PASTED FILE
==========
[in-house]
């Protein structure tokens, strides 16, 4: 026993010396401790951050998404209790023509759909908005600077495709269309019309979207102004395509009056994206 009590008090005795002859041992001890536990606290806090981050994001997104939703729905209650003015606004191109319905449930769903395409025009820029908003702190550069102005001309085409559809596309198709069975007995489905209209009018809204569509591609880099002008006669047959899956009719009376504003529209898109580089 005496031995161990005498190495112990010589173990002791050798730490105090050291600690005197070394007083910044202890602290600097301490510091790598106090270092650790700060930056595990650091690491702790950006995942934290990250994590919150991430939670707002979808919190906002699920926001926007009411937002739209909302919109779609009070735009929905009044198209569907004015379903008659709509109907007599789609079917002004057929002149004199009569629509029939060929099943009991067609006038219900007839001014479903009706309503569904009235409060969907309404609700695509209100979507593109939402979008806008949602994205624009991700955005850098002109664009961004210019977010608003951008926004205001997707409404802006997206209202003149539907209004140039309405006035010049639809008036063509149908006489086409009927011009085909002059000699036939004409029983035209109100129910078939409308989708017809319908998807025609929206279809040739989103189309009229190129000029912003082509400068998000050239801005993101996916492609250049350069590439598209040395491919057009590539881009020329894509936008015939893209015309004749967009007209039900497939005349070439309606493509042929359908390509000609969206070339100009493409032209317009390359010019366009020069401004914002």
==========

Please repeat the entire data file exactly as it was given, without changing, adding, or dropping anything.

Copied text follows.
[in-house]
């Protein structure tokens, strides 16, 4: 026993010396401790951050998404209790023509759909908005600077495709269309019309979207102004395509009056994206 009590008090005795002859041992001890536990606290806090981050994001997104939703729905209650003015606004191109319905449930769903395409025009820029908003702190550069102005001309085409559809596309198709069975007995489905209209009018809204569509591609880099002008006669047959899956009719009376504003529209898109580089 005496031995161990005498190495112990010589173990002791050798730490105090050291600690005197070394007083910044202890602290600097301490510091790598106090270092650790700060930056595990650091690491702790950006995942934290990250994590919150991430939670707002979808919190906002699920926001926007009411937002739209909302919109779609009070735009929905009044198209569907004015379903008659709509109907007599789609079917002004057929002149004199009569629509029939060929099943009991067609006038219900007839001014479903009706309503569904009235409060969907309404609700695509209100979507593109939402979008806008949602994205624009991700955005850098002109664009961004210019977010608003951008926004205001997707409404802006997206209202003149539907209004140039309405006035010049639809008036063509149908006489086409009927011009085909002059000699036939004409029983035209109100129910078939409308989708017809319908998807025609929206279809040739989103189309009229190129000029912003082509400068998000050239801005993101996916492609250049350069590439598209040395491919057009590539881009020329894509936008015939893209015309004749967009007209039900497939005349070439309606493509042929359908390509000609969206070339100009493409032209317009390359010019366009020069401004914002």